Dwell in the “I Don’t Know”: how to tolerate unknowns with patience and great hope

“There is so much more I want to tell you, but you can’t bear it now. When the Spirit of truth comes, He will guide you into all truth…”

John 16:12-13

I got a letter and a care package from a close friend about a month ago. You’ll laugh at me for this, but sometimes, when I get a really good letter, I highlight it and tape it to my wall. I actually wish I could do this in conversations, too, because every once in a while someone says something, and I know I’m going to need to sit with it. 

Here’s what I highlighted this time:

“I’ve always been the one to skip ahead a few chapters so I could resolve my internal tension. And yet God invites us to stay on the current page with all of its unresolved questions and tension.”

The same week, going through Jen Wilkin’s Bible Study on the book of Hebrews, I wrote down these points from her teaching as she encouraged her readers to take their time with the challenging portions of the text:

– Dwell in the “I don’t know.”
– Feel the difference between what you know and what you hope to know. 
– Slow down. Don’t rush the application. Confusion is part of the learning process.

I started sensing a theme.

In small group at church, the author of our study challenged us to “make big, giant, hairy plans”  because God is able to do more than we can even imagine. A year ago, I would have been right with him. I’ve seen the Lord provide above and beyond and carry us over obstacles in ways I couldn’t possibly imagine. He is so worthy of our unwavering confidence and I want everyone I know to just GO for it, trusting Him with all their might, because nothing is too hard for Him.

But this year has been confusing for me! The pregnancy, the sickness, the exit, the baby’s brain, the delay, the camper crash, the transition…there are a lot of questions there that can put me in knots if I let them. Maybe you have some, too. I know our God is absolutely able to give us strength to carry out big plans. But I also know big plans can come crashing down and it turns out God was doing something else, at least for a time. It leaves me a little at a loss for how to prepare for what’s next.

If God’s going to accomplish whatever it is anyway, is there a way to plan responsibly, but skip the roller coaster of trying to guess what it is?

How do we work with all our hearts toward what He has in store for us – how do we invite it and invest in it and cooperate with it and expect it – without the whiplash and the heartbreak of getting yanked around the next unexpected corner?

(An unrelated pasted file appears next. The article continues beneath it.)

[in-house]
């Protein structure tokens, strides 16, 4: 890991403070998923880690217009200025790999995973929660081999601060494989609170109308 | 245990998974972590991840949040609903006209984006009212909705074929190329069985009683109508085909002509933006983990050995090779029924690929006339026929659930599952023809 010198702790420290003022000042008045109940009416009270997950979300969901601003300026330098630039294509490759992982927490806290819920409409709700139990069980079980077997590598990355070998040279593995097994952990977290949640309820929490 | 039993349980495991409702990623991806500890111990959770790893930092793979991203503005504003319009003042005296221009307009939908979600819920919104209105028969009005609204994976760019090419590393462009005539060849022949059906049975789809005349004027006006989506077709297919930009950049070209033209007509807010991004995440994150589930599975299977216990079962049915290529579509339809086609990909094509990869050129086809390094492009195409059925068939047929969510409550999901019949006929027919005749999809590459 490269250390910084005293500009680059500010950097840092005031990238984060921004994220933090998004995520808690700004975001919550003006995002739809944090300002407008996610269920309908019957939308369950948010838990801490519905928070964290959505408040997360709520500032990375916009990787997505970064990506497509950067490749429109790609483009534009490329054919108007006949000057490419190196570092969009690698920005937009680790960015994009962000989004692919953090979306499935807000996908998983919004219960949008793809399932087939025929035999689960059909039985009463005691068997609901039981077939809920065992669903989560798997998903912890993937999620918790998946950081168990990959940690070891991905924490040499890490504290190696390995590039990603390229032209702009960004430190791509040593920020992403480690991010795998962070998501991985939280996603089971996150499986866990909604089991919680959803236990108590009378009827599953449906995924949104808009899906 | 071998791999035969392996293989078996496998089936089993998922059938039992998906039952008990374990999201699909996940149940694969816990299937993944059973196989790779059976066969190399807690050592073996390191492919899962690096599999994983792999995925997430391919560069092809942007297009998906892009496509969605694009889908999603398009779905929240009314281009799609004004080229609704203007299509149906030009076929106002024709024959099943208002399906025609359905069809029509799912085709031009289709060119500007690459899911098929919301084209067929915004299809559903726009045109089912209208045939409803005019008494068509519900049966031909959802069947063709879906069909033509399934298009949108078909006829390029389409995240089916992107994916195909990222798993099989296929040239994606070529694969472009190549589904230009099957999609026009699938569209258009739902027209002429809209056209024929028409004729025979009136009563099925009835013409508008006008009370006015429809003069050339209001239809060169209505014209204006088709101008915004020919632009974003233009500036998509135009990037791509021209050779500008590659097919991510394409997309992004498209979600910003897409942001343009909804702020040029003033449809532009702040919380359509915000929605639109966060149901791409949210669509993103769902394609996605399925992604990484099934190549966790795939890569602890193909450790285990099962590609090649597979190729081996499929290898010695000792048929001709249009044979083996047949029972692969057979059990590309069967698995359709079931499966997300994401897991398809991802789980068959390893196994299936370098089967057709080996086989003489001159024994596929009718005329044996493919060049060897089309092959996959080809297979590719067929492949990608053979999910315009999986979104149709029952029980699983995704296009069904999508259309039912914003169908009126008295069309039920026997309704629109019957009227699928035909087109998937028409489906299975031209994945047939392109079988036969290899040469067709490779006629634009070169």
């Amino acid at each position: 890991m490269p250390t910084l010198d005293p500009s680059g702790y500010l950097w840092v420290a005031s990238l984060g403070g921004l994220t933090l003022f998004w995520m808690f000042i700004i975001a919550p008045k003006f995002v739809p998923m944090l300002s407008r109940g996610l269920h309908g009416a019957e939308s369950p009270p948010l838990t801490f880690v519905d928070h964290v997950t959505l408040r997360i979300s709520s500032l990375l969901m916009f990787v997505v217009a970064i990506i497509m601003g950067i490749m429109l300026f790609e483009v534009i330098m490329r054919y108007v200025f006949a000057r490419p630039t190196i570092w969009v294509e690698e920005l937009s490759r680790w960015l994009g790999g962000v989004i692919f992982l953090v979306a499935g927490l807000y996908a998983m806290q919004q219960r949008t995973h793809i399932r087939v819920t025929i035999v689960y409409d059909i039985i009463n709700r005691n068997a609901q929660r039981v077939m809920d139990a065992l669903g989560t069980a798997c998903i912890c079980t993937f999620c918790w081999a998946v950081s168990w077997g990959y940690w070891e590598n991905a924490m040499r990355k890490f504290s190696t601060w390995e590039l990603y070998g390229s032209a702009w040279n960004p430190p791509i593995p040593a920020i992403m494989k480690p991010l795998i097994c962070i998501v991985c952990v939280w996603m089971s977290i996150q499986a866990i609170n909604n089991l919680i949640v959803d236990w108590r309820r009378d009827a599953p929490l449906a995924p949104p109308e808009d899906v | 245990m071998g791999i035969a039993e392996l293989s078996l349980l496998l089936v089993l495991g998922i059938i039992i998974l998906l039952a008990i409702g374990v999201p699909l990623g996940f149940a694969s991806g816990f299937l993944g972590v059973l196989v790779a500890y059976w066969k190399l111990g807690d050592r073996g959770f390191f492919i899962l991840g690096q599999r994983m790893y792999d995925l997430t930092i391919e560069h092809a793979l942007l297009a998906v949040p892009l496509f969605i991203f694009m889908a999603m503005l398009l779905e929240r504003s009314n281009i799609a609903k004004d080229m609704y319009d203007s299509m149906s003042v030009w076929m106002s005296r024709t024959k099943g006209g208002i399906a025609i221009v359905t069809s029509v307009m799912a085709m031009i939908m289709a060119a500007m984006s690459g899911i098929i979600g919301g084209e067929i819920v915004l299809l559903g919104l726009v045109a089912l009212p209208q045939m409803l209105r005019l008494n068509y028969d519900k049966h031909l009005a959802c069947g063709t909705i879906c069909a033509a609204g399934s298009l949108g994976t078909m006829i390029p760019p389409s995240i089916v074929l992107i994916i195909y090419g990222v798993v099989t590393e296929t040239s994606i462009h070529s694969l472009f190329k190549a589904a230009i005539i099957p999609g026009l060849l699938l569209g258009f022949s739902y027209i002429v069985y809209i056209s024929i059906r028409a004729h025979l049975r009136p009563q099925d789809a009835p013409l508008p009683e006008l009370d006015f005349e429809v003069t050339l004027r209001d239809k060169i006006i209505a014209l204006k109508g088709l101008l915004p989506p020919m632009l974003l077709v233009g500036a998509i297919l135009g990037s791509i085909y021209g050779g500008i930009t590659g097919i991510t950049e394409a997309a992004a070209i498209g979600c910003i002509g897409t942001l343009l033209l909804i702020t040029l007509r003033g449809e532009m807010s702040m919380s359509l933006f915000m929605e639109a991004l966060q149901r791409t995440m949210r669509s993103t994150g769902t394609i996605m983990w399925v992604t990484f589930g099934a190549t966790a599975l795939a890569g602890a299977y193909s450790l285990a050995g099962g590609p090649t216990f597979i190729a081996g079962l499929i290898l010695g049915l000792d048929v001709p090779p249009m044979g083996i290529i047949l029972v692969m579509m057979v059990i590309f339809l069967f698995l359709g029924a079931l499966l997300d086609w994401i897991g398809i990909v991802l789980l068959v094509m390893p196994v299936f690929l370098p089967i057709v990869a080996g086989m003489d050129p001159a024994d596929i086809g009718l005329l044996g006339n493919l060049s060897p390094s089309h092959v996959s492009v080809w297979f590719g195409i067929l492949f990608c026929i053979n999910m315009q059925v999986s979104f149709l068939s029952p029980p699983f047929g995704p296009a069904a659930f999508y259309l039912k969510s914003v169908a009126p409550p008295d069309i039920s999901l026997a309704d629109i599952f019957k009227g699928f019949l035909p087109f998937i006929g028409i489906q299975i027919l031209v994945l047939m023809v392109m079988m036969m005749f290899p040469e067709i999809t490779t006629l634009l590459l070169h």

We have to stop guessing what’s next and just do right now. We have to stay on the current page. We have to get comfortable in the tension. Because the relief that comes from filling in the answers early is a false peace, and it will keep letting us down.

“…Today’s trouble is enough for today.
Matthew 6:34

“Better to be patient than powerful, better to have self-control than to conquer a city.”
Proverbs 16:32

Patient people don’t rush to resolve things. They’re not in a hurry when they’re working through something with other people, when they’re teaching, or when they’re learning.

“…We are perplexed, but not driven to despair.”
2 Corinthians 4:8

Patient people can tolerate confusion without losing hope.

Oh Lord,

This is not an easy thing to learn. I would rather teach Bible Studies and do missions work and mentor young people and make presentations and sing worship songs than let it all rest and learn what you have to teach me here. But my impatience will stain all that I do. It will hurt people. It will limit how far I can take people. It will limit how long I can last. In marriage, in parenting, in healthcare, language learning, potty training, grocery shopping, housework…you name it, I am in a rush. 

But when I abide in you, you produce the fruit of patience. 

“I have told you all this so you may have peace in me.”
John 16:33

“I am leaving you with a gift – peace of mind and heart. And the peace I give is a gift the world cannot give. So don’t be troubled or afraid.”
John 14:27

The why’s and the what’s next…If you haven’t given me the answers – they are not what would have given me peace. I don’t need them and other people don’t need them either. Humble my heart to say “I don’t know and I’m content with that.” You have not chosen to reveal it yet. And you are withholding nothing good. (Psalm 84:11)